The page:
by Karen Kramer, MYOF Blogger
Betsy Rippentrop is insightful, heart-centered and deeply empathetic, not just because of her advanced degree in psychology. She's "been there' as a human being. Her background and experience as a clinician, yoga practitioner and a human consumed by the ordinary hectic pace of an average American life has informed her work in a unique way. Connecting the dots through her own healing led her to heal others by connecting mind and body.
Doctor Yoga Momma, Betsy Rippentrop has it all: A thriving private therapy practice, a yoga studio, and a family that includes three young kids. She had spent the decade of her twenties studying the mind leading to the Ph.D in Psychology, and the decade of her thirties studying Anusara Yoga with well-known teachers, leading to her instructor's certification and the opening of her own studio.
Chaos and overdrive were the norm for many years. Eventually, she says, her heavy schedule and perfectionist tendencies caught up to her. Suddenly, the therapist and yogi found herself front and center in a dark night of the soul episode with chronic strep throat, debilitating fatigue, depression, and autoimmune problems. Betsy was hit by what she termed her “Universal Smackdown.”
“The deep irony in all this, is that my life’s work and focus is the mind-body connection. I teach, write, lecture, and passionately espouse the importance of listening to your body, honoring your inner voice, paying attention! It took this “smackdown” to show me how ingrained in our culture (and in me!) it is to approach our suffering from a disjointed and narrow perspective. My lesson: If I can disconnect with all of my training and understanding of the mind-body, it can happen to anyone.”
She embarked on the road to healing using both psychological and physiological approaches by consulting with physicians, restorative yoga, completely changing her diet to gluten and dairy-free, and eventual healing. This experience shaped the approach she uses in her current practice, looking at the whole mind-body connection, using yoga as well as psychological tools with her clients.
“What I went through cemented in my mind that we will never fully heal if we only focus on the mind, or if our primary focus is just the body. We must bring equal and respectful attention to both because they are, of course, deeply connected.”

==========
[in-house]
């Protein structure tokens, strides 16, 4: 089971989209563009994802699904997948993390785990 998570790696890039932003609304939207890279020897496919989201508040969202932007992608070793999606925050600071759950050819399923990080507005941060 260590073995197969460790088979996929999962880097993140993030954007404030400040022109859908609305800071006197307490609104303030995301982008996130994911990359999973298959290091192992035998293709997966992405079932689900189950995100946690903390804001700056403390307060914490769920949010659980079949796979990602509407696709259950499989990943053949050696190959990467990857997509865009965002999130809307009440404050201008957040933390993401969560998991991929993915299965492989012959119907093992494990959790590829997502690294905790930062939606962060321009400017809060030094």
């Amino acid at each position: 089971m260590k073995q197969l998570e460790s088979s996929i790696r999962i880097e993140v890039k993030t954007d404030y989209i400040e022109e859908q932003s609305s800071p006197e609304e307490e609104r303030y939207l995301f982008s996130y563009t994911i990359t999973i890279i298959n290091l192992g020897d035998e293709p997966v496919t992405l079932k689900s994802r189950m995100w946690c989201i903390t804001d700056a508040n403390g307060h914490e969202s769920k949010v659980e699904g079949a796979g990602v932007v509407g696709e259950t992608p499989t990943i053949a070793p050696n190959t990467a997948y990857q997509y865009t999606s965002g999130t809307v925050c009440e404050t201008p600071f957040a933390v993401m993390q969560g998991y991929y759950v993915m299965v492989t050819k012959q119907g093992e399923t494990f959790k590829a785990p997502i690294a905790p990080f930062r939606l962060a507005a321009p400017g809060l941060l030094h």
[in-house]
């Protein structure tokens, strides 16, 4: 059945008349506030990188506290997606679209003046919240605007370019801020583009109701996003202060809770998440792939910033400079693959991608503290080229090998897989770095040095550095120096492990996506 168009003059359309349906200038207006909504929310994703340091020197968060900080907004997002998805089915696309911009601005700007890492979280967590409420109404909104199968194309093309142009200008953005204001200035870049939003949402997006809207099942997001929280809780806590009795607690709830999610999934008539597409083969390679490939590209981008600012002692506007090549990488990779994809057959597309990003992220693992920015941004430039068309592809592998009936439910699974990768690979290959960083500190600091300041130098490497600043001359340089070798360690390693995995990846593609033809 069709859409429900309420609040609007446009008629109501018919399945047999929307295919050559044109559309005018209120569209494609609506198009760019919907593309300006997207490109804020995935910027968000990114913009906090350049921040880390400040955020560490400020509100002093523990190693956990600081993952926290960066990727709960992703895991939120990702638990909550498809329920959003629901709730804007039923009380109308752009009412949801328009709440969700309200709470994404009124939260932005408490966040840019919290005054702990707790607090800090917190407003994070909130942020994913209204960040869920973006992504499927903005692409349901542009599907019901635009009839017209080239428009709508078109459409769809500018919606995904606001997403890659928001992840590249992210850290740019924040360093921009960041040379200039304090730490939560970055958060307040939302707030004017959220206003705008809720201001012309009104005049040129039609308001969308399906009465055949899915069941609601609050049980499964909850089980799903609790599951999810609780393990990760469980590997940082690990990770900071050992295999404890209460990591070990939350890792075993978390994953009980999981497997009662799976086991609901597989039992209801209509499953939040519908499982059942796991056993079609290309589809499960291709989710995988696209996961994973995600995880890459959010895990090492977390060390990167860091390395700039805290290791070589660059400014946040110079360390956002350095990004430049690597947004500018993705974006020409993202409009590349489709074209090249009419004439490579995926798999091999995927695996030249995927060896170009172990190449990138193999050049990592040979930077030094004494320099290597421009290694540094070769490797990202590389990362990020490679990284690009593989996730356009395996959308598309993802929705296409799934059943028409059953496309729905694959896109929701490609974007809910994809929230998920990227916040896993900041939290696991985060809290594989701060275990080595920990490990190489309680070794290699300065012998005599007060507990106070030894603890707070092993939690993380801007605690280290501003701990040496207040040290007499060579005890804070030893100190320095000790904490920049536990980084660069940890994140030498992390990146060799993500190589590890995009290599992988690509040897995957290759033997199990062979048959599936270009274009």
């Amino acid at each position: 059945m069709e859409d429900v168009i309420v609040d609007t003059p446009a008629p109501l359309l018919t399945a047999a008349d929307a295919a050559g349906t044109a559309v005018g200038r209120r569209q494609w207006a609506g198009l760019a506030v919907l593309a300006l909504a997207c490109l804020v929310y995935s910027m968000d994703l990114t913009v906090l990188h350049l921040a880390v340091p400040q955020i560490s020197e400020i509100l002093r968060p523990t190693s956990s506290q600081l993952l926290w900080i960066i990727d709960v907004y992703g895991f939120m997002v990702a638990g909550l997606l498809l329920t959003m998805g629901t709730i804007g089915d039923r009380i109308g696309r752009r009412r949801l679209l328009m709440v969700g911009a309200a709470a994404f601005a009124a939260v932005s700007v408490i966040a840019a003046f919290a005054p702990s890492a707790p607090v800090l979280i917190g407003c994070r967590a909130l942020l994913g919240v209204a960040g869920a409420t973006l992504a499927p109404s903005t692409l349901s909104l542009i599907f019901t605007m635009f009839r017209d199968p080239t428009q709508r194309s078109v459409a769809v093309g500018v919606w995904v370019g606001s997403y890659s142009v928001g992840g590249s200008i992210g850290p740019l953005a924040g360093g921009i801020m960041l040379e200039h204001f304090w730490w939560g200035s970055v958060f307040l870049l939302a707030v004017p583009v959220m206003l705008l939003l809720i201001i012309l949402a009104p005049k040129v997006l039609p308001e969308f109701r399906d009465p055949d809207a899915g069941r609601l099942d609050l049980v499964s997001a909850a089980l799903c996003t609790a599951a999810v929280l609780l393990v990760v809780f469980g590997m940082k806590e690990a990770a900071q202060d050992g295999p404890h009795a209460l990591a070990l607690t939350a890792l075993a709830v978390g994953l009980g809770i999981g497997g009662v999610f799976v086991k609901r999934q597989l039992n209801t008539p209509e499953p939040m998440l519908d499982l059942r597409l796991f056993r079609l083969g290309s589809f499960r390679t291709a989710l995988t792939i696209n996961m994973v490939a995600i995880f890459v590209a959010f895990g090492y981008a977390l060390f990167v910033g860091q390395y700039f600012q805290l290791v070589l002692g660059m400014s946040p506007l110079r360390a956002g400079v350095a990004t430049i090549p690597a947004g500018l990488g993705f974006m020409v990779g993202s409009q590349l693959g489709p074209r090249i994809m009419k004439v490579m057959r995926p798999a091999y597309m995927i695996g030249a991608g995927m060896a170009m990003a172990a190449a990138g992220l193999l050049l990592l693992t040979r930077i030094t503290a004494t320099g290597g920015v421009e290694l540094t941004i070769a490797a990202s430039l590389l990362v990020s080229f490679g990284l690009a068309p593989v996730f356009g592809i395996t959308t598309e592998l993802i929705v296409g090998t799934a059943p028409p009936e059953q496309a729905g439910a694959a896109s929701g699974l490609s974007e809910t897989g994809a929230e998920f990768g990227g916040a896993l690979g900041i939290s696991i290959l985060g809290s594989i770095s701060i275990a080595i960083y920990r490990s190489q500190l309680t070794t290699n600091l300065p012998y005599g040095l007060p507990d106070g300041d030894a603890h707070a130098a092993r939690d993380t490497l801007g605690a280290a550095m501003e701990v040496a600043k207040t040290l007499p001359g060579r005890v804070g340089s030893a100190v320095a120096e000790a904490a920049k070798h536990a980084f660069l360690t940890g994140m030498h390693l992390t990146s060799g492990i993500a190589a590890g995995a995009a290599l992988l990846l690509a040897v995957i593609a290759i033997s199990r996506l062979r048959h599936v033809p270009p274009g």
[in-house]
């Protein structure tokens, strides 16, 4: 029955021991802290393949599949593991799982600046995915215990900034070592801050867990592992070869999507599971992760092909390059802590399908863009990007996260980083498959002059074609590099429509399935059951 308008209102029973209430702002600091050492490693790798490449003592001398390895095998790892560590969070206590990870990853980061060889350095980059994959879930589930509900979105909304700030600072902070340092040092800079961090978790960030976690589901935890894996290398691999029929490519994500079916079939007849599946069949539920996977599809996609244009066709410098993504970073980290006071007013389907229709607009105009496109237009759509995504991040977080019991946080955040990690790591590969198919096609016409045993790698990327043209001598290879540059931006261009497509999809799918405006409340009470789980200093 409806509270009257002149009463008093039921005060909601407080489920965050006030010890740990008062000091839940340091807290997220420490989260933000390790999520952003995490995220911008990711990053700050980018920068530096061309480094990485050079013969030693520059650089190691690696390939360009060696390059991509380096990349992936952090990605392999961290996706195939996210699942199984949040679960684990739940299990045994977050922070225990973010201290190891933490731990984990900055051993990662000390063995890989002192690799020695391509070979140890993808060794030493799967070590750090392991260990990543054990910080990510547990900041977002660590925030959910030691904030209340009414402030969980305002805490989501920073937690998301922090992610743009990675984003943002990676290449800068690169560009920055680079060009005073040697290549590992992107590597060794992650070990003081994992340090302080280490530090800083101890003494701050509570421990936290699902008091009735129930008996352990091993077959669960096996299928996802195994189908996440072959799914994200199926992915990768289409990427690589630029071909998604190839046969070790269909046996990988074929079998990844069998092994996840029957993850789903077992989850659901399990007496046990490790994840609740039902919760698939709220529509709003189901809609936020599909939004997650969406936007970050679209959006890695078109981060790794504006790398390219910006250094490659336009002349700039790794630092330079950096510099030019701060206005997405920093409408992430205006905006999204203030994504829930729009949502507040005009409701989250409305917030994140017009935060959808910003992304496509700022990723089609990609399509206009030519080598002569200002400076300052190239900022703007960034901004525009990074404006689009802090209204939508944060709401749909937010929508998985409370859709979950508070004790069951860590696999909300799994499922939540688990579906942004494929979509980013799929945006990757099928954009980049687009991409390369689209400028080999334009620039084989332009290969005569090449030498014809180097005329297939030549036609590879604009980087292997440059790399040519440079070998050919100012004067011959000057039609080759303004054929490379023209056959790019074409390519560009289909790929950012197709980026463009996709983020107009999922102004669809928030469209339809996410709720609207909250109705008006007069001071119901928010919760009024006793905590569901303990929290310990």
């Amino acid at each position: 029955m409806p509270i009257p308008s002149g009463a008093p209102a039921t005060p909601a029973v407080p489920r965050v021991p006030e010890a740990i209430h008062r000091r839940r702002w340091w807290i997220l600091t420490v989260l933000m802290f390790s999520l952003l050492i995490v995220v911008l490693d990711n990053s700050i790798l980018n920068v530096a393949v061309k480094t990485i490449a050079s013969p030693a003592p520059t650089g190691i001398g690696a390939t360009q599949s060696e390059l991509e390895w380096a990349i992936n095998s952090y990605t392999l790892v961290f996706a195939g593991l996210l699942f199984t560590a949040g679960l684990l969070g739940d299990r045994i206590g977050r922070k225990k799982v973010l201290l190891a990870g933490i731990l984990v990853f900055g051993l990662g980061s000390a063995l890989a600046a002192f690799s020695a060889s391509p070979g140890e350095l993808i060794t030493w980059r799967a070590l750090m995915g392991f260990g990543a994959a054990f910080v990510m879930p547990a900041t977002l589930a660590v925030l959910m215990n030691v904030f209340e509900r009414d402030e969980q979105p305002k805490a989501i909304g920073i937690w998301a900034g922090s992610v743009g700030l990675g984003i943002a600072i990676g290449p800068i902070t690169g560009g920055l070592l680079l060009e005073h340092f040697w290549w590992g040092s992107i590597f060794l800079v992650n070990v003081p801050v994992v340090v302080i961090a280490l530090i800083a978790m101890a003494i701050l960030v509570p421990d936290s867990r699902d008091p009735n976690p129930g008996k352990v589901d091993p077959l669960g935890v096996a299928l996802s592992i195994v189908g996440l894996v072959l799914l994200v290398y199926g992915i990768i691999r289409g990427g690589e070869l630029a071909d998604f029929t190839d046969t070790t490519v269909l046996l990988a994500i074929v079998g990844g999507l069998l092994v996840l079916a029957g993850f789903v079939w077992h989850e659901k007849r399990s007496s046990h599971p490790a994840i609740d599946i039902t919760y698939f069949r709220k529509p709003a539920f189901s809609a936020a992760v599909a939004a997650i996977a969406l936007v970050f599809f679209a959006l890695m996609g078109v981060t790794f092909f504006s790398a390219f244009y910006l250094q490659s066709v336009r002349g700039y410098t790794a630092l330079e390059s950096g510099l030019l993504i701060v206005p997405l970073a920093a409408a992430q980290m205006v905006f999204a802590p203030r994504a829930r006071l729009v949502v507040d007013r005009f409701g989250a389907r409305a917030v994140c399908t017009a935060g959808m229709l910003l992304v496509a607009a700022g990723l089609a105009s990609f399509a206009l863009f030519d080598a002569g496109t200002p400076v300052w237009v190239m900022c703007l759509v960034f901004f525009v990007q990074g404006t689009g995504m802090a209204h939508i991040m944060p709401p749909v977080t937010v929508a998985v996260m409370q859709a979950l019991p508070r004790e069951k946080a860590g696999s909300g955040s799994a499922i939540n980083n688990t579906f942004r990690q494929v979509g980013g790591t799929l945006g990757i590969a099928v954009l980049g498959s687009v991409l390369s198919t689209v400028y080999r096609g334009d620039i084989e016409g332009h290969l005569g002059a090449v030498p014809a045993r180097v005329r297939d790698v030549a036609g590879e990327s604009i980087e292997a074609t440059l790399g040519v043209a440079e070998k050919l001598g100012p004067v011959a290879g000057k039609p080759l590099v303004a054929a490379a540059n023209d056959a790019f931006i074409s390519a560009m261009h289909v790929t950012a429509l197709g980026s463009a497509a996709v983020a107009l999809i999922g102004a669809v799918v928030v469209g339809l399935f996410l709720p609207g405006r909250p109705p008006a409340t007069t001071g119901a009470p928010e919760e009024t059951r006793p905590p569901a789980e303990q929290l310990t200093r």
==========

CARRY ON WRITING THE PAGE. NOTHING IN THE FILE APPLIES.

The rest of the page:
Betsy’s insights and approach to therapy and yoga have made her a well-loved presenter at many workshops including several at the Dubuque Yoga & Oneness Festival. This year she will present “The Oneness of the Mind & Body: Connecting to your Guidance System” on Sunday morning, April 30th.
Recently I caught up with Betsy to talk about her (still busy) yoga and private practice with her new perspective of the Mind-Body connection.
What are we doing that creates a disconnect from the mind-body?
Good question. The split in the mind body connection is so ingrained in our culture it’s a challenge to live a more integrated and embodied life. It takes practice and work. If you’re passively going along in life -eating the standard American diet, consuming the media and not really engaging in any kind of a mindful practice - I think it’s easy to be split between your body and your mind. And, of course, our medical system - which I am all for in many ways - splits the body into parts with specialists who know one part of the body. It’s rare to have any medical staff question about mental, emotional, and spiritual things that might be happening. And yet, based on my experience as a health practitioner, and a yogi, and a spiritual seeker, it’s all integrated and it all affects each of those things.
If you are struggling emotionally it’s going to impact your body, and if you’re dealing with existential questions or an existential crisis it’s going to impact your mental and emotional and physical health. I think our culture is set up so that it doesn’t really support that the body and the mind are one. We need to work on integration versus continuing to live in a disconnected manner. Eastern traditions, eastern medicine, ayurveda for example, have never split the mind and body. They are treated as integrated and overlapping. Many would say mind and body are one and the same – the body is the mind and the mind is the body. Unfortunately, in the western world it’s not so. It takes specific practice and dedication to working on the connection of the mind and body to overcome what is an unconscious belief in ourselves and a conscious belief in our culture.